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ARS Home » Plains Area » Manhattan, Kansas » Center for Grain and Animal Health Research » Hard Winter Wheat Genetics Research » Research » Research Project #432516

Research Project: Validation, characterization and deployment of QTL for grain yield components in wheat

Location: Hard Winter Wheat Genetics Research

Project Number: 3020-21000-010-36-R
Project Type: Reimbursable Cooperative Agreement

Start Date: Dec 15, 2016
End Date: Dec 14, 2017

Objective:
Overall hypothesis or goal: The overall goals for this project are the validation, characterization and deployment of QTL for grain yield components in wheat and the training of a new generation of plant breeders. Specific objectives: 1) Validation and characterization of QTL for grain yield and identification of the underlying genes using a combination of map-based cloning. 2) Identification and validation of candidate genes using sequenced mutants and transgenic approaches. 3) Deployment of useful QTL in public wheat breeding programs. 4) Development of new genomic and informatics tools to accelerate candidate gene identification. 5) Training a new integrated cohort of 15 plant breeders.

Approach:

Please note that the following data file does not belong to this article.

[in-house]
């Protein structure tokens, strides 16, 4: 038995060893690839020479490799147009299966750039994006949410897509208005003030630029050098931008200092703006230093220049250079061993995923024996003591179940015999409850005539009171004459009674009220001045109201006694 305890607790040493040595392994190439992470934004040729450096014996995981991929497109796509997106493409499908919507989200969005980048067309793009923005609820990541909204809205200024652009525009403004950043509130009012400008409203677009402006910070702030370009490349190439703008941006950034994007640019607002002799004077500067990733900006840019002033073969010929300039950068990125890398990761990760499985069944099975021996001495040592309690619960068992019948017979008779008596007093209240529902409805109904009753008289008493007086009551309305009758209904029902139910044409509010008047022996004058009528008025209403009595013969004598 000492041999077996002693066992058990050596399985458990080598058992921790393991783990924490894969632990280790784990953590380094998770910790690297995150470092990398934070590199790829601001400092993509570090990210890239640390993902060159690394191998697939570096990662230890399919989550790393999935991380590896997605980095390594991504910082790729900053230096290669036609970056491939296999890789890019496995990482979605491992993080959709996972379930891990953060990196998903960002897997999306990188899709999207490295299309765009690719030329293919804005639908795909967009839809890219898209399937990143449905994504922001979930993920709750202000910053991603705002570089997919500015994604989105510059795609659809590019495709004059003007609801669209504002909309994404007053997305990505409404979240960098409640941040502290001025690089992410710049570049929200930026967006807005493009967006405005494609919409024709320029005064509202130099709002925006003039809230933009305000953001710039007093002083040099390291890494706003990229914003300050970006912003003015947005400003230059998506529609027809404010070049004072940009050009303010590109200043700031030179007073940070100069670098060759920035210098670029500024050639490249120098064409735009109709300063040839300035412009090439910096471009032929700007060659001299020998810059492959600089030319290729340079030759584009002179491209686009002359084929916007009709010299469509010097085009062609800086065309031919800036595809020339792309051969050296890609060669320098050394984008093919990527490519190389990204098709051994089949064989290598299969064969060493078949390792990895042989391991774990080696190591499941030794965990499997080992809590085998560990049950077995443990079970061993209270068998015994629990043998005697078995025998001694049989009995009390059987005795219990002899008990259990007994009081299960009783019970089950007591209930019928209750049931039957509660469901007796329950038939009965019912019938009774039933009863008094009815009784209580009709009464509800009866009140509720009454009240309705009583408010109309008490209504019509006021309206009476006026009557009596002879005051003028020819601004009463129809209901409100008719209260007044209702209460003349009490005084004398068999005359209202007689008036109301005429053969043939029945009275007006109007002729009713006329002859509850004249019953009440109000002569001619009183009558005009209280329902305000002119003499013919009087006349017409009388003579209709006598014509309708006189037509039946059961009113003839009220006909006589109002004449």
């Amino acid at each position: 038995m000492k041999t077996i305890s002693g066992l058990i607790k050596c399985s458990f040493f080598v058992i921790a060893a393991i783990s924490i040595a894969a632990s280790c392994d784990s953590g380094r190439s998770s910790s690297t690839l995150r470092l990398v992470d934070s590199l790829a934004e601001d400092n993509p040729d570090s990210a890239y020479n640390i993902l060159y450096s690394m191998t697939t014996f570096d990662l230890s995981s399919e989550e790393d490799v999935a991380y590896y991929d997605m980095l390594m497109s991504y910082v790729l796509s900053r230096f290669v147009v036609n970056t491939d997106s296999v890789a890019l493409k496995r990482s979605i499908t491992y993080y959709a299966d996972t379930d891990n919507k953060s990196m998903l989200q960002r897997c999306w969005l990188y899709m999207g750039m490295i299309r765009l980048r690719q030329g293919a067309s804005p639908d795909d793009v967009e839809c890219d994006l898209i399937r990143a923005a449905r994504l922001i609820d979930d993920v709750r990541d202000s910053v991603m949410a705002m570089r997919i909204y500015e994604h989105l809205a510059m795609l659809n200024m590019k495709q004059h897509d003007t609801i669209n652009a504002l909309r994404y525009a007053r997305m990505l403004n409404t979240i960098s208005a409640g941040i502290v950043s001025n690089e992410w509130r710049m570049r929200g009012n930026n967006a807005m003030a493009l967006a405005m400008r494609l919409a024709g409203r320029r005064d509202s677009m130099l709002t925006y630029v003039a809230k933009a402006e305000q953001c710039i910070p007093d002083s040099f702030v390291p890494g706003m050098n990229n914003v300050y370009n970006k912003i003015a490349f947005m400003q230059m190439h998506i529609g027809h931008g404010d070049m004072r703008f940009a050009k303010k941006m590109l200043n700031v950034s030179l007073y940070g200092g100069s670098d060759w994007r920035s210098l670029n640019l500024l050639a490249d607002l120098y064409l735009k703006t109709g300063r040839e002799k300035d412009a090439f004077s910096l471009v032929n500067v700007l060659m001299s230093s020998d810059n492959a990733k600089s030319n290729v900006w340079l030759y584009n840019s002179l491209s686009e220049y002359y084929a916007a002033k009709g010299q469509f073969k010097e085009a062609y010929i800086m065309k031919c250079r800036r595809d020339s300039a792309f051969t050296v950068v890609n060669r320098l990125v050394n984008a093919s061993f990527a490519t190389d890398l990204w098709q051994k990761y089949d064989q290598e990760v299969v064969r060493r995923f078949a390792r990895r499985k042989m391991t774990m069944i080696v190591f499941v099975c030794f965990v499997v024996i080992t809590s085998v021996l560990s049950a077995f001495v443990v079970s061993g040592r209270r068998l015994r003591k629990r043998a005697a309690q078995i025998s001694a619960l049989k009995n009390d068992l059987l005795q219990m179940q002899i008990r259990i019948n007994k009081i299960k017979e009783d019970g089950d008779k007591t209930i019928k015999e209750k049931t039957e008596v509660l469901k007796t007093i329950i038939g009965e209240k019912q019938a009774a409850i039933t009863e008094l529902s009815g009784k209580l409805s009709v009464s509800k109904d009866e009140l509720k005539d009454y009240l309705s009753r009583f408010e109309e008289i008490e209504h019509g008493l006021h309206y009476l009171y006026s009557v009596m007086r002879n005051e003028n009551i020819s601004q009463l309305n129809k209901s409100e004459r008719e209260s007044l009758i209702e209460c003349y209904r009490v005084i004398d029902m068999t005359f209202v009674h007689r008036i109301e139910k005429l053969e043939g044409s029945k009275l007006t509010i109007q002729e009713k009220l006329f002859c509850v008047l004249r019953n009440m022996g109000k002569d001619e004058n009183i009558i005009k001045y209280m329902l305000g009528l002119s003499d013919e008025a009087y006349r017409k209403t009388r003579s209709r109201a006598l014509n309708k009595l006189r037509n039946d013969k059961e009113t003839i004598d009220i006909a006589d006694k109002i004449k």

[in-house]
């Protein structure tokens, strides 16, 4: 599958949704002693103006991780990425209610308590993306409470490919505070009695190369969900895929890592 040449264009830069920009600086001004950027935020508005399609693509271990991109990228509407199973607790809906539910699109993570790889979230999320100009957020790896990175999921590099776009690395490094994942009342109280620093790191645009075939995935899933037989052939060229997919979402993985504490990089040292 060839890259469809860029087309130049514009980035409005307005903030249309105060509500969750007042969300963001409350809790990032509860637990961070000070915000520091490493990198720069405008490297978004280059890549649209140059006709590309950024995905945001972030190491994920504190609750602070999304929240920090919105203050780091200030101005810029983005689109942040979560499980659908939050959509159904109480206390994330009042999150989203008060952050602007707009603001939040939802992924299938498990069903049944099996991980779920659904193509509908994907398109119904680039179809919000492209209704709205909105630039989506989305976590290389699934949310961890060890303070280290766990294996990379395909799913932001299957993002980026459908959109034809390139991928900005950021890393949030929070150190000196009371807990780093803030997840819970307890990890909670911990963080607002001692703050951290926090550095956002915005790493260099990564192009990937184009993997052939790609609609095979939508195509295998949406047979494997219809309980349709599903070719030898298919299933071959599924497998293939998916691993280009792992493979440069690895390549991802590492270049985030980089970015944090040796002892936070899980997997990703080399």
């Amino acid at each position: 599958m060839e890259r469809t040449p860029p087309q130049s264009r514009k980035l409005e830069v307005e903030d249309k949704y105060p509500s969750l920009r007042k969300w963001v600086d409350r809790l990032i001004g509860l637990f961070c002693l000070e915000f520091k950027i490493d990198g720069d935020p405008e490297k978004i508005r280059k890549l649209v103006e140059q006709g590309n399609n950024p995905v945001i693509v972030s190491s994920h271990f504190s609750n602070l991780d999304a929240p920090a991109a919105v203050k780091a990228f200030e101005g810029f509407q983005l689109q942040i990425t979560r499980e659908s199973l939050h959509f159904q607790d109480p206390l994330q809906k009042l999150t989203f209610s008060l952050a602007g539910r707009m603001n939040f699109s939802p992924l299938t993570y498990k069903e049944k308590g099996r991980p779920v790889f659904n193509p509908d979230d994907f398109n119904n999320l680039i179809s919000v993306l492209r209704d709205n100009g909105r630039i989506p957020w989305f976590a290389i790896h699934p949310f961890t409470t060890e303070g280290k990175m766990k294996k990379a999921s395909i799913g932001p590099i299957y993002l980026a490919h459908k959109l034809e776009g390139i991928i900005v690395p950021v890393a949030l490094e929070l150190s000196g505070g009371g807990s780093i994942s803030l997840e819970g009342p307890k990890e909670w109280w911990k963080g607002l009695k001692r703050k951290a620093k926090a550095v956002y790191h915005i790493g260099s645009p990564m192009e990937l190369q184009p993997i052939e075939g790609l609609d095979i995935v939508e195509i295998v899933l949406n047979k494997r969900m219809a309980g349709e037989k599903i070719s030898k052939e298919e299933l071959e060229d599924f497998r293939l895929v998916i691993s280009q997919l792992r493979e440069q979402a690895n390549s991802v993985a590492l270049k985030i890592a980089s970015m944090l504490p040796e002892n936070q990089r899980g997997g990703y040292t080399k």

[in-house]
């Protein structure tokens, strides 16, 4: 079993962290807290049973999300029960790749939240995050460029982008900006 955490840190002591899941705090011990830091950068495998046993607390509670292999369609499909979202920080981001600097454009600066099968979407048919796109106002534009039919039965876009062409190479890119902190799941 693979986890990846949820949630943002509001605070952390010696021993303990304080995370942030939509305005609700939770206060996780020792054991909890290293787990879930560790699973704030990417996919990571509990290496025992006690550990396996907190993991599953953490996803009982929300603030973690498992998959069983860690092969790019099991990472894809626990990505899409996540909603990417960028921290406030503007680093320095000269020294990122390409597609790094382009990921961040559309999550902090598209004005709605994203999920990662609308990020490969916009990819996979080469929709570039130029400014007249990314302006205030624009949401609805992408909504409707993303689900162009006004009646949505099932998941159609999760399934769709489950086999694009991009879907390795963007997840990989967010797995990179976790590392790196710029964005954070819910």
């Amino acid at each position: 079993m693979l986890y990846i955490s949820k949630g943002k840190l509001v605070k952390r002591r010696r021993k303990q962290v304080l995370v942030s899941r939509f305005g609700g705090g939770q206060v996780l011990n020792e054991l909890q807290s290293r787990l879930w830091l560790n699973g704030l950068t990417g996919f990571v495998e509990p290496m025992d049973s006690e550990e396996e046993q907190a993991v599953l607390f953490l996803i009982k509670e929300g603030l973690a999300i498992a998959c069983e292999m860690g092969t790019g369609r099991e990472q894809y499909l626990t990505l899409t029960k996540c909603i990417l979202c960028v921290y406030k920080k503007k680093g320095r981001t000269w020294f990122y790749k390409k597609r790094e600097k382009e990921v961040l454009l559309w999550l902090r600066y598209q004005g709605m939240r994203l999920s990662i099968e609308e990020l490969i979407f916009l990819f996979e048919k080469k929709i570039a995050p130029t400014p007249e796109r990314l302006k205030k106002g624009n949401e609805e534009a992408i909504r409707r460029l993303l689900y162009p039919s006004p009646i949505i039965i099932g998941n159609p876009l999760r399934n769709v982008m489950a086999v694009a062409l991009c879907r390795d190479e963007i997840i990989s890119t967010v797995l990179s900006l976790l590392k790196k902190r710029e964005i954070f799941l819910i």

General Strategy for QTL cloning: The cloning of a QTL using a map-based approach requires a precise mapping of the QTL effect, which can be achieved by reducing the genetic and environmental variability in segregating populations. To reduce the genetic variability among lines we will use heterogeneous inbred families or HIFs (Barrero et al. 2015, Genome Biol 16:93). Once a QTL is validated in a bi-parental population, lines heterozygous for the target regions will be selected from advanced generations. For example, in the sixth generation of sellfing in a SSD population, 1.5% of the markers are still in heterozygous state, and likely heterozygous families can be identified. If not, we will use F5 lines where the probability is higher (3.1%). We will use more than one HIF to be prepared for strong epistatic interactions resulting in better detection of the QTL in some genetic backgrounds than others. During the project, we will continued to self-pollinated the parental lines of the HIFs, selecting the QTL flanking markers for heterozygocity. This will allow us to generate more isogenic progenies for the high-density mapping as the project progress. The segregation of the QTL in an isogenic background eliminates most of the epistatic interactions and results a smaller variation within the two allelic classes, and consequently in improved statistical power. To reduce the environmental variability we will use a large number of replications. Based on the observed variability between and within the isogenic lines we will adjust the number of replication to have a low type I error with reasonable probability of detecting the differences (power >90%). Since this usually results in a large number of replication (we have used 10-20 replications in the cloning of previous QTL {Uauy, 2006 #2470}), the number of lines evaluated at each stage needs to be kept reasonable (e.g. 50 lines with 10 replications each, result in a large but reasonable plot experiment). Only the lines carrying recombination events between flanking markers are informative, so the number of informative lines that will need to be tested in the field can be estimated from the genetic distance between the flanking markers and the number of lines screened for recombination.